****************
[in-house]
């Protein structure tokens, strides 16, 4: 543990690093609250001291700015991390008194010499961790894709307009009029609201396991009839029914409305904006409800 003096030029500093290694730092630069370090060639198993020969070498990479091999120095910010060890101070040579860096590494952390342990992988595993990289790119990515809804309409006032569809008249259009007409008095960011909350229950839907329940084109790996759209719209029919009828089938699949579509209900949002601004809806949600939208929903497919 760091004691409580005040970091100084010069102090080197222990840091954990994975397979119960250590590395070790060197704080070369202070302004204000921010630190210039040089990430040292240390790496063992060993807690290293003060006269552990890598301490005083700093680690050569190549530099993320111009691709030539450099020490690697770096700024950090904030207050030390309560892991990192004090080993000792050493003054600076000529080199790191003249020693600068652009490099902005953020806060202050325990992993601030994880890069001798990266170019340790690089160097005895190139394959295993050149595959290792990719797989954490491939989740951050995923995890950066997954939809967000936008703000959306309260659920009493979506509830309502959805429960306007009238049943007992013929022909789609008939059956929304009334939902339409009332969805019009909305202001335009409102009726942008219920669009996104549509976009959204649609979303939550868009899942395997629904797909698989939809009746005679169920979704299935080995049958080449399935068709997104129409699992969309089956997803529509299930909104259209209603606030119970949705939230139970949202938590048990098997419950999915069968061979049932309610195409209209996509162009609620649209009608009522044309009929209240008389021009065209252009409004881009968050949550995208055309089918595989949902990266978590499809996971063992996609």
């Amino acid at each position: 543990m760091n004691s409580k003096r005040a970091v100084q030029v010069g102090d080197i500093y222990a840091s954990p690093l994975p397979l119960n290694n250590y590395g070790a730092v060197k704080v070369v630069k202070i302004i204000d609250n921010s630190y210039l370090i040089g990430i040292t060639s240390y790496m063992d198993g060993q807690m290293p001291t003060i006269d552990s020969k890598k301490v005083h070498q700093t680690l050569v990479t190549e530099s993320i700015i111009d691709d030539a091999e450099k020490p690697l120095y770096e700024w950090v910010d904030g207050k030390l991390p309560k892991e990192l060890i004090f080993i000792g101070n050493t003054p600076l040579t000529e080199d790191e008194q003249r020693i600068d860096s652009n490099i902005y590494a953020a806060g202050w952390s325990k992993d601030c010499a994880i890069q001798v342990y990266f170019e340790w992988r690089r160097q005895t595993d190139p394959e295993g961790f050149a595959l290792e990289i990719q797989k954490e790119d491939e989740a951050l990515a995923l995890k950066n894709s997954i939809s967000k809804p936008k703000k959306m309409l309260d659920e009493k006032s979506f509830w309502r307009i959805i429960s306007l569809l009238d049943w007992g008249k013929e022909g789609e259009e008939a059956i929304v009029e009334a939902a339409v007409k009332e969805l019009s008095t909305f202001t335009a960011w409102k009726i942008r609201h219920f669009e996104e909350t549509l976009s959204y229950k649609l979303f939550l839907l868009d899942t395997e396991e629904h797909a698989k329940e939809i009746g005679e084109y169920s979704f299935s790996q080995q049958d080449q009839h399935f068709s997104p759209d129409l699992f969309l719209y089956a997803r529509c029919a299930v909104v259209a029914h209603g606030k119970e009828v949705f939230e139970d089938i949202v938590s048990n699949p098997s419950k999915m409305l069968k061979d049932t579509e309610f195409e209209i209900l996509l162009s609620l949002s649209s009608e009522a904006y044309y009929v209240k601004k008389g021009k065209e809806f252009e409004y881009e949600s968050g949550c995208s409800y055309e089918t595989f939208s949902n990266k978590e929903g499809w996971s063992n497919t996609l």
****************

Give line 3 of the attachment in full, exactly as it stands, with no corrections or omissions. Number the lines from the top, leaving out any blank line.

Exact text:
């Amino acid at each position: 543990m760091n004691s409580k003096r005040a970091v100084q030029v010069g102090d080197i500093y222990a840091s954990p690093l994975p397979l119960n290694n250590y590395g070790a730092v060197k704080v070369v630069k202070i302004i204000d609250n921010s630190y210039l370090i040089g990430i040292t060639s240390y790496m063992d198993g060993q807690m290293p001291t003060i006269d552990s020969k890598k301490v005083h070498q700093t680690l050569v990479t190549e530099s993320i700015i111009d691709d030539a091999e450099k020490p690697l120095y770096e700024w950090v910010d904030g207050k030390l991390p309560k892991e990192l060890i004090f080993i000792g101070n050493t003054p600076l040579t000529e080199d790191e008194q003249r020693i600068d860096s652009n490099i902005y590494a953020a806060g202050w952390s325990k992993d601030c010499a994880i890069q001798v342990y990266f170019e340790w992988r690089r160097q005895t595993d190139p394959e295993g961790f050149a595959l290792e990289i990719q797989k954490e790119d491939e989740a951050l990515a995923l995890k950066n894709s997954i939809s967000k809804p936008k703000k959306m309409l309260d659920e009493k006032s979506f509830w309502r307009i959805i429960s306007l569809l009238d049943w007992g008249k013929e022909g789609e259009e008939a059956i929304v009029e009334a939902a339409v007409k009332e969805l019009s008095t909305f202001t335009a960011w409102k009726i942008r609201h219920f669009e996104e909350t549509l976009s959204y229950k649609l979303f939550l839907l868009d899942t395997e396991e629904h797909a698989k329940e939809i009746g005679e084109y169920s979704f299935s790996q080995q049958d080449q009839h399935f068709s997104p759209d129409l699992f969309l719209y089956a997803r529509c029919a299930v909104v259209a029914h209603g606030k119970e009828v949705f939230e139970d089938i949202v938590s048990n699949p098997s419950k999915m409305l069968k061979d049932t579509e309610f195409e209209i209900l996509l162009s609620l949002s649209s009608e009522a904006y044309y009929v209240k601004k008389g021009k065209e809806f252009e409004y881009e949600s968050g949550c995208s409800y055309e089918t595989f939208s949902n990266k978590e929903g499809w996971s063992n497919t996609l």